Wednesday, August 21, 2013

Trouble Magnet

A property owner’s liability for guests’ injuries may be impacted by something known as the “attractive nuisance doctrine.” Examples of items that might be considered an attractive nuisance are: A piece of equipment, a wood pile, pile of sand, and a swimming pool.  

In these instances, the owner is required to take additional steps to protect children who naturally gravitate to these items.  On the other hand, a natural lake would not be considered an attractive nuisance. Georgia courts have stated that lakes are open and obvious hazards. Because of this, a person (including children) is considered to have actual knowledge of the dangerous condition and can avoid it by exercising ordinary care.

Specific circumstances create exceptions to natural hazards.  If a person is injured due to improper maintenance, the property owner could be held liable.  Example: A lake pier is in poor condition, and someone walking on it falls through and drowns.   The person’s injuries were caused by the failure to maintain the deck, which creates a distinct hazardous condition from the lake’s inherent hazards.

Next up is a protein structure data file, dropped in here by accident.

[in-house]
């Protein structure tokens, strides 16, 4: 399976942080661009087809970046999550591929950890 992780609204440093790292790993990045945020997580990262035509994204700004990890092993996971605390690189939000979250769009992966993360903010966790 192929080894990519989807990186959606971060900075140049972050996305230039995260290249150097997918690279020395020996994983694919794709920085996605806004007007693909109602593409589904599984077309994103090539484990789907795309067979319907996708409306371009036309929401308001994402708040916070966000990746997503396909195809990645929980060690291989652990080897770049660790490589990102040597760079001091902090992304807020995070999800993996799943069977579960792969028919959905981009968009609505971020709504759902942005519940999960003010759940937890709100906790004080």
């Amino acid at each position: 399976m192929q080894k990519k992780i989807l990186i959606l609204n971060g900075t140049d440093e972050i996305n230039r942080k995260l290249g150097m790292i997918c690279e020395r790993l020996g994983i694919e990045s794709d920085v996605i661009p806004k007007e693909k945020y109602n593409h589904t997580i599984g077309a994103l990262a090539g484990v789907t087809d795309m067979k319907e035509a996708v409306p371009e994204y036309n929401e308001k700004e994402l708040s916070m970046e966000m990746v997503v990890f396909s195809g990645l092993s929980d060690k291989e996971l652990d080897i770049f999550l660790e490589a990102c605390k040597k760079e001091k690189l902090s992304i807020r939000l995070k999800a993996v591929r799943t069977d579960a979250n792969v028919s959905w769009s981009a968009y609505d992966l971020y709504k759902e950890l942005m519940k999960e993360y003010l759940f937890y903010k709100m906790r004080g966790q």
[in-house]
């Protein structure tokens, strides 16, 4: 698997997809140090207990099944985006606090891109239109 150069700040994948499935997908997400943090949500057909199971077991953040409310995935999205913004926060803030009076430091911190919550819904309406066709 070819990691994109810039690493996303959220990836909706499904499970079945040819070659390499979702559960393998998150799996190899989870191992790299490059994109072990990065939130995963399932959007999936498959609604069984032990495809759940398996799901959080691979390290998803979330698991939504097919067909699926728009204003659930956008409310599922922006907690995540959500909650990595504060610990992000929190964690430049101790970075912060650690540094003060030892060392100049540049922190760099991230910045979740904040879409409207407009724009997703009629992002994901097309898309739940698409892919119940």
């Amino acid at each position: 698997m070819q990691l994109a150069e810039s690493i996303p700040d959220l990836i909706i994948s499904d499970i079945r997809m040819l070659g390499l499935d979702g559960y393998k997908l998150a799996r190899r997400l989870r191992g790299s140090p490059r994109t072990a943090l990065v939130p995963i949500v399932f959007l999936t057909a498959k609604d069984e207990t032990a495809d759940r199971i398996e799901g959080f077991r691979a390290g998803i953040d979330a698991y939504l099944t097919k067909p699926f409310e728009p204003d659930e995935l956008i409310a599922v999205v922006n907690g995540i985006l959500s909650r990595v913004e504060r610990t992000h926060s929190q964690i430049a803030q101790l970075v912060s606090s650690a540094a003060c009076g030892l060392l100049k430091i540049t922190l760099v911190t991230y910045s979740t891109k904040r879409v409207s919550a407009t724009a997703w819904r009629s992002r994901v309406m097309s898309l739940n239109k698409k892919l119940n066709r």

Under Georgia law, an owner of land is liable if: 
  1. the place where the condition exists is one upon which the owner knows or has reason to know that children are likely to trespass, and 
  2. the condition is one of which the owner knows or has reason to know and which he realizes or should realize will involve an unreasonable risk of death or serious bodily injury to such children, and 
  3. the children because of their youth do not discover the condition or realize the risk involved in intermeddling with it or in coming within the area made dangerous by it, and 
  4. the utility to the owner of maintaining the condition and the burden of eliminating the danger are slight as compared with the risk to children involved, and 
  5. the owner fails to exercise reasonable care to eliminate the danger or otherwise to protect the children. 

There must be evidence to support all five of these conditions.

When in doubt, the best policy is to take additional steps beyond the basic requirements in order to secure spaces in your community that may result in injury.  Besides regular inspections by the management company, you should have an insurance agent tour the neighborhood to identify needs.   Any life saved is worth your vigilance.

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